The surviving family members of eight skydivers killed in a 2019 plane crash in Sweden have sued the Victorian manufacturer of the aircraft in a Melbourne court.
The Airvan GA8 aircraft crashed at Storsandskar after departure from Umeå airport as the skydivers – preparing to exit the aircraft – all moved rearwards critically altering its centre of gravity.
The aircraft went into a nose-down aerodynamic stall and then into an uncontrolled spin from which the pilot could not recover. The parachutists could not exit before the aircraft broke up and crashed into the ground killing all on board.
Swedish aviation investigators concluded among other things that the overloaded aircraft was being flown by a pilot who lacked the requisite experience and skills for the operation and there were no deficiencies in the aircraft itself.
They also observed that the aircraft flight manual provided no clear directions as to the means by which its centre of gravity should be calculated when carrying parachutists, thereby depriving pilots of an appropriate basis upon which to conduct their mandatory pre-flight weight and balance calculations.
After a misconceived carrier’s liability compensation claim in the District Court in Umeå was discontinued, the families turned their attention south to sue for their losses arising out of the parachute air crash defects.
Gippsaero – based at Latrobe Regional Airport – manufactured the plane in 2012 and sold it to a Swedish financier in May 2013 for use by the Umeå Parachute Club north of Stockholm.
‘Type Certificates’ issued by Australian, European and US aviation regulators certifying airworthiness of the aircraft design and construction were held by separate company, GA8 Airvan.
The families alleged that both companies owed a duty of care to all users of Airvan GA8 aircraft to have included in the flight manual adequate information as to the conditions, limitations, risks and procedures required to be adopted for its safe use in parachuting operations.
They also contended that the certification of the aircraft for parachuting was unsound in the absence of a means to ensure centre of gravity stability while skydivers moved about and jumped from the aircraft.
The Victorian companies – irked by the lawsuit – promptly filed an application to send the claim back to Sweden on the basis that Victoria was “a clearly inappropriate forum”.
They relied on the crash having occurred in Sweden and that those who investigated it all resided there, as did most of the family members of the deceased occupants.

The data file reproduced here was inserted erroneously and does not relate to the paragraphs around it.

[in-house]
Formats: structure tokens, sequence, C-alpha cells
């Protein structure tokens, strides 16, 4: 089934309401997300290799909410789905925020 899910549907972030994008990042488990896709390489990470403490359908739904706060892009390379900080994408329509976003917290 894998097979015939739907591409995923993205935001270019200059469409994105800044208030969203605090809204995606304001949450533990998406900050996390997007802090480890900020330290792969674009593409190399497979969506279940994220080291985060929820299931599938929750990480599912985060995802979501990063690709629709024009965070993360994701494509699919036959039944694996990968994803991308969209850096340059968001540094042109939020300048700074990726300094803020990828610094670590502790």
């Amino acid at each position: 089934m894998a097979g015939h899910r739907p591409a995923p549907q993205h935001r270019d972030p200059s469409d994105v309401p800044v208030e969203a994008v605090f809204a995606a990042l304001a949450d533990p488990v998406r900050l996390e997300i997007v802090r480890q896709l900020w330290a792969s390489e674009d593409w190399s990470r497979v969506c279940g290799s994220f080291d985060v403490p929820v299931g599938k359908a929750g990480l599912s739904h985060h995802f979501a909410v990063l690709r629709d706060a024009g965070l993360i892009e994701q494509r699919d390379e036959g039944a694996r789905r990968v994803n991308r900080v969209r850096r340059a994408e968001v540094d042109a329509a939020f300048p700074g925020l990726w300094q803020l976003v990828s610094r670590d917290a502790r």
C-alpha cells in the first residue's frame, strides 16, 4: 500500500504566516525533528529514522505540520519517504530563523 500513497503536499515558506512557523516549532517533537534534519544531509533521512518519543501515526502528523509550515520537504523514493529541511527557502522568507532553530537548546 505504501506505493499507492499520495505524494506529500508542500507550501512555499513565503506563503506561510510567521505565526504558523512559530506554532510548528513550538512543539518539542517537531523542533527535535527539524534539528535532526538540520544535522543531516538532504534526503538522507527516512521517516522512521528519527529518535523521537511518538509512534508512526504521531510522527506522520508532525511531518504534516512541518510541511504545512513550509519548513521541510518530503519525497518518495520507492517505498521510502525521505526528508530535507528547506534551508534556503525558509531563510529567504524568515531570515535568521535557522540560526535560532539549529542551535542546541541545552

They pointed out that the parachuting club would need to be joined to the proceedings as a potential defendant and that language difficulties; witnesses’ travel and accommodation expenses; and translation fees put the cost of running the proceedings in Victoria at too high a sum.
On the other hand, the families argued that it was law of Victoria that applied to the design and manufacture of the aircraft and the supply of the associated flight manual because all of those things took place there.
Justice John Dixon observed in the Victorian Supreme Court that his task was not to decide whether Sweden was more convenient or more suitable as a venue for the trial but rather, whether Victoria was “clearly appropriate” as the place in which it should be conducted.
The correct approach was – he noted – to focus attention on where the negligent act of the potential wrongdoer took place, rather than where the damage occurred which may just be “fortuitous”.
He distinguished the current circumstances to those involving a misrepresentation where the substantive defendant misconduct usually occurs where the information is received and relied upon.
In this instance, the acts of the defendants that were being called into question occurred as part of the manufacturing and certification process in Victoria. The duty was owed to all international customers, not just those in Sweden.
The applicable law to resolve liability may be of very great or very little importance – the judge observed – but where it coincides with the law of the chosen forum, the selected forum cannot be an inappropriate forum.
“I have not been persuaded by the defendants that a trial of this proceeding in Victoria will be oppressive or vexatious [and] have concluded that the defendants have failed to demonstrate that Victoria is a clearly inappropriate forum,” he ruled.
Victoria was thus the proper forum for the dispute and the application for a permanent stay of the proceeding was dismissed.
The ultimate trial will like occur in 12-18 months if the mater is not resolved sooner.